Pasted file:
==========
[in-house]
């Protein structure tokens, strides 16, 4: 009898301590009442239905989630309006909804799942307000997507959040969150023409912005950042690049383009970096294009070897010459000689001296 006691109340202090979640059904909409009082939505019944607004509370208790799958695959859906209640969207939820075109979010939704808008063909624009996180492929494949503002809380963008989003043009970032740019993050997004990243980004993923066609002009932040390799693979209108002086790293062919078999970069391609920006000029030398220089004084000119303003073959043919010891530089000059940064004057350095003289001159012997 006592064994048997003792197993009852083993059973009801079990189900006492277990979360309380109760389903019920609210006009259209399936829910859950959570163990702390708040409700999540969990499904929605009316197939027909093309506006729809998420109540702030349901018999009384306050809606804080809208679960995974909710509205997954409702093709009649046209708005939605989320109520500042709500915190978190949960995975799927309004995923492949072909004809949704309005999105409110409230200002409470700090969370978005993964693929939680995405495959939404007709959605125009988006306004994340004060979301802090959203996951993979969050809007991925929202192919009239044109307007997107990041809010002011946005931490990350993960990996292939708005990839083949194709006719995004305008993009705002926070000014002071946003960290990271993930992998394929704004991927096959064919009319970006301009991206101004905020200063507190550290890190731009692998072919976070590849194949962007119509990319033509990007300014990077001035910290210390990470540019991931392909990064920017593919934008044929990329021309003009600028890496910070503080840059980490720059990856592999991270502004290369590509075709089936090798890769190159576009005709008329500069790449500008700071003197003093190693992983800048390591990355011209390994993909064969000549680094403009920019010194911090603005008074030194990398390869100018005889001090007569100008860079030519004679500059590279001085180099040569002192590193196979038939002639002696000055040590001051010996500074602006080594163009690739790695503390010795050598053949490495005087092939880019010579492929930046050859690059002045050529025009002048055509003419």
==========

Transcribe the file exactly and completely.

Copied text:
[in-house]
């Protein structure tokens, strides 16, 4: 009898301590009442239905989630309006909804799942307000997507959040969150023409912005950042690049383009970096294009070897010459000689001296 006691109340202090979640059904909409009082939505019944607004509370208790799958695959859906209640969207939820075109979010939704808008063909624009996180492929494949503002809380963008989003043009970032740019993050997004990243980004993923066609002009932040390799693979209108002086790293062919078999970069391609920006000029030398220089004084000119303003073959043919010891530089000059940064004057350095003289001159012997 006592064994048997003792197993009852083993059973009801079990189900006492277990979360309380109760389903019920609210006009259209399936829910859950959570163990702390708040409700999540969990499904929605009316197939027909093309506006729809998420109540702030349901018999009384306050809606804080809208679960995974909710509205997954409702093709009649046209708005939605989320109520500042709500915190978190949960995975799927309004995923492949072909004809949704309005999105409110409230200002409470700090969370978005993964693929939680995405495959939404007709959605125009988006306004994340004060979301802090959203996951993979969050809007991925929202192919009239044109307007997107990041809010002011946005931490990350993960990996292939708005990839083949194709006719995004305008993009705002926070000014002071946003960290990271993930992998394929704004991927096959064919009319970006301009991206101004905020200063507190550290890190731009692998072919976070590849194949962007119509990319033509990007300014990077001035910290210390990470540019991931392909990064920017593919934008044929990329021309003009600028890496910070503080840059980490720059990856592999991270502004290369590509075709089936090798890769190159576009005709008329500069790449500008700071003197003093190693992983800048390591990355011209390994993909064969000549680094403009920019010194911090603005008074030194990398390869100018005889001090007569100008860079030519004679500059590279001085180099040569002192590193196979038939002639002696000055040590001051010996500074602006080594163009690739790695503390010795050598053949490495005087092939880019010579492929930046050859690059002045050529025009002048055509003419």